26 Feb 2018
Active Passive Antennas address 5G demand
Wireless and broadcast infrastructure provider, Radio Frequency Systems, RFS, has announced its new Active Passive Antenna, APA system. This has the key factor that it interleaves a 5G Massive MIMO antenna with a passive 4G etc antenna under the same radome, and also within the existing physical outline and dimensions.
In this way it will be very easy to introduce new antennas onto existing towers, thereby saving considerable cost and easing the migration to 5G.
The APA antenna is being developed in response to operator demand to combine the antennas for 3.5GHz mMIMO with existing passive systems, thereby addressing the significant challenge they face in relation to cell site restraints when looking to deploy new active antennas in dense urban areas.
This product is unique and is a form of antenna that will undoubtedly see considerable uptake in the market in view of the cost savings that can be made.
The RFS interleaved APA system has a number of benefits:
Simplifies the evolution to 5G, allowing operators to easily deploy active antennas and thereby introduce support for new spectrum bands to existing macro sites without needing to increase the overall antenna count per sector (and minimizing visual impact).
Lowers Total Cost of Ownership due to shared chassis and RF components between the two antenna systems and reduced windload.
More efficiently tackles the common heat dissipation issue associated with active antenna technology. RFS’ APA system takes advantage of the design and housing of the existing passive antenna to act as the heat exchange for the active antenna, driving efficiency, increasing reliability and reducing overall weight by downsizing the bulky heatsinks that are typically needed.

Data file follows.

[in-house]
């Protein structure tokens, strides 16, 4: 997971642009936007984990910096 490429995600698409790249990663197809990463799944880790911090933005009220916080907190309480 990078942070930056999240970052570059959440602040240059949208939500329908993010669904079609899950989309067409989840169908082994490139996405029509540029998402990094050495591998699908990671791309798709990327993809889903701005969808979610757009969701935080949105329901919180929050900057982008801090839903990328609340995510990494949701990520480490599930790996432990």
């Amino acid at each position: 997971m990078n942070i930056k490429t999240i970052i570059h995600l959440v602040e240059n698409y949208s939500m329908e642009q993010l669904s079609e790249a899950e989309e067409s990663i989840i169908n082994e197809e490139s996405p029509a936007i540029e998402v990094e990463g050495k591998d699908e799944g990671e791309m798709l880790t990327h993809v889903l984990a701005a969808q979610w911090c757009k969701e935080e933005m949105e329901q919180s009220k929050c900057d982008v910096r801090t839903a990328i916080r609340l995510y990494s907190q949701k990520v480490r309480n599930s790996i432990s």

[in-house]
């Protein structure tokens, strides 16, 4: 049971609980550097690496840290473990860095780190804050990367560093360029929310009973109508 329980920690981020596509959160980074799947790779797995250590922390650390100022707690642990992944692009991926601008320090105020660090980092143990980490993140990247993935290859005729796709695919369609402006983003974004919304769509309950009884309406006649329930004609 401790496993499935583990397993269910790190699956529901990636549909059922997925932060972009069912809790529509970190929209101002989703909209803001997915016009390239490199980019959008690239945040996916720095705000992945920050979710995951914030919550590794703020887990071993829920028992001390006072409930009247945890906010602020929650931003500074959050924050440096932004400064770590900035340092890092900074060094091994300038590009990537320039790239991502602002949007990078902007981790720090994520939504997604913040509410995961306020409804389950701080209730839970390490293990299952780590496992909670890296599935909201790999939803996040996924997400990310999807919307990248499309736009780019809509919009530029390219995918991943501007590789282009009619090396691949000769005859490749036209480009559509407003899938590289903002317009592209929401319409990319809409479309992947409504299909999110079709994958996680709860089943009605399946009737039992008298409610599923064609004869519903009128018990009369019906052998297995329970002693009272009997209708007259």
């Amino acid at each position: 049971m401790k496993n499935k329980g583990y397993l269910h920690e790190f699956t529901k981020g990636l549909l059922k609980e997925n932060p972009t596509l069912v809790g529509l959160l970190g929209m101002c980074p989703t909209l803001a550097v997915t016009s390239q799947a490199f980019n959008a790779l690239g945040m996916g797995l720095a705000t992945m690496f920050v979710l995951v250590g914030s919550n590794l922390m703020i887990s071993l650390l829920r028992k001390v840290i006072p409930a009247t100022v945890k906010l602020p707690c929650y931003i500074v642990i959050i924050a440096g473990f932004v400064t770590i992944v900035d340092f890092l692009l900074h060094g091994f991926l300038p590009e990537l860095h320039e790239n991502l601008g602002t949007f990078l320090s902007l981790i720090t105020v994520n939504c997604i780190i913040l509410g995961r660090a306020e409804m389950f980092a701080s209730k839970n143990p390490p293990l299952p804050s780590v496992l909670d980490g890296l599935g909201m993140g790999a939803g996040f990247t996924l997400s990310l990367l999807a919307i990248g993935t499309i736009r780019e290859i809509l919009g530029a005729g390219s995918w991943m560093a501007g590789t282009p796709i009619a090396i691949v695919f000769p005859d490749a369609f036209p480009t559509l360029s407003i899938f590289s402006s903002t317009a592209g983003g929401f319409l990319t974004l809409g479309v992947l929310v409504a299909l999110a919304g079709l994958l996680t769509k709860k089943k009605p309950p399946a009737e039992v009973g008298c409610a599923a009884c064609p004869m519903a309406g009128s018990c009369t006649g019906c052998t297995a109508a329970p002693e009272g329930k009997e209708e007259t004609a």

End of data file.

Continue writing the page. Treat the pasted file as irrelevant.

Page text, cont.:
A further advantage is that, combining the multiple antennas means that there no change in the visual impact of deploying the new antennas and gaining 5G coverage. With many people aware of environmental factors, this could be a key issue.
“Operators will have many different options for deploying 5G active antennas, but for dense urban locations where space is a considerable issue, APA technology is a very efficient approach,” said Herbert Merz, CEO at RFS. “Investment into infrastructure is going to grow considerably with 5G and so will deployment complexity. This new approach will help to streamline that evolution.”
The APA is effectively a two-in-one system housed in a form factor that’s the same size as the systems operators have already deployed. By interleaving the two antennas using RFS’ longstanding heritage and expertise, it’s been able to minimize distortion while ensuring consistent high performance of both systems. This results from the fact that the antenna has been developed as a single item, rather than having two separate antennas which will undoubtedly cause mutual beam distortion.
For operators, APA technology will therefore allow them to prepare for 5G’s evolution while also improving their 4G and LTE-A networks to support ever-increasing demand for capacity.
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